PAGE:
Which was the first movie to really scare the hell out of you?
Like many kids of my generation, during my pre-teen years I was fascinated by Dracula, Frankenstein, the Mummy and, of course, my favourite, The Wolfman, which used to be shown as part of a horror series every Monday night on ITV, if my memory serves me right. These mainly ‘Hammer Horrors’ (Hammer being a UK production company that specialised in the horror genre from the mid-’50s to the ’70s), were supplemented with dodgy US b-movies, one of which, for some strange reason, stuck in my memory, with a post-atomic giant scorpion terrorising an American city. I should make a special mention of a film I saw on TV that gave me a good spooking – the British classic, ‘Night Of The Demon’ (1957).
These films were shown ‘after the watershed’, so children wouldn’t be petrified into nightmares. I lived above a pub at the time, so my parents would be working downstairs, which presented the opportunity for me to sneak out of bed and watch from the doorway, with an ear on the stairs in case they popped up for something. Sometimes my brother or sister would be in and turn a blind eye, but often I was on my own.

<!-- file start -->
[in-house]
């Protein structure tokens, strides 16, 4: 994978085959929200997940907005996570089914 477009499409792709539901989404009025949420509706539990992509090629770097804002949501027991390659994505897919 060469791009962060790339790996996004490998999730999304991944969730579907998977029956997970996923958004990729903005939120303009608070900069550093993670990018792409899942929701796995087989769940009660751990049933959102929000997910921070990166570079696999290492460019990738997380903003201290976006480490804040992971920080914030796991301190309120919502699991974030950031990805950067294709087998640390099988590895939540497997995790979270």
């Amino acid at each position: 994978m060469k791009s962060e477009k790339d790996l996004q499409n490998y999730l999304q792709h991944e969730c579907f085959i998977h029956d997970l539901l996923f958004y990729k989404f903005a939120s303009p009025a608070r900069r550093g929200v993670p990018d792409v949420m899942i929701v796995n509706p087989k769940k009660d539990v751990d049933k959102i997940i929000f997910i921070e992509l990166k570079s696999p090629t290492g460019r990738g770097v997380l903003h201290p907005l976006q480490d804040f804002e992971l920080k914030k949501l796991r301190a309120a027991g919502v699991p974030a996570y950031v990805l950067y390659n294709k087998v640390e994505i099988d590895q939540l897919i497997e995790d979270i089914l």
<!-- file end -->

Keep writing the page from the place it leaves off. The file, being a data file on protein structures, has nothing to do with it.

They were all quite tame by today’s standards, but obviously made an impression. Where we lived had four floors – the ground floor was the pub, and our living accommodation was on the third floor (the fourth floor was derelict, which gave the stairway at the end of the corridor from which I watched these films, a particularly foreboding eeriness). The second floor was where the functions rooms were, plus a large kitchen that separated them. At the weekend these rooms were usually catering for weddings and various other parties and gatherings, but throughout the week they were deserted. I remember regularly freaking myself out when, at night, I walked along the corridor to the set of stairs that led to the living accommodation. These were behind a door that was directly opposite the glass door to one of the functions rooms and, as I approached it, I imagined the Wolfman or Frankenstein’s monster bursting out from the darkened room and grabbing me. Needless to say that, having fumbled with the key to open the door, I got up the stairs pretty sharpish!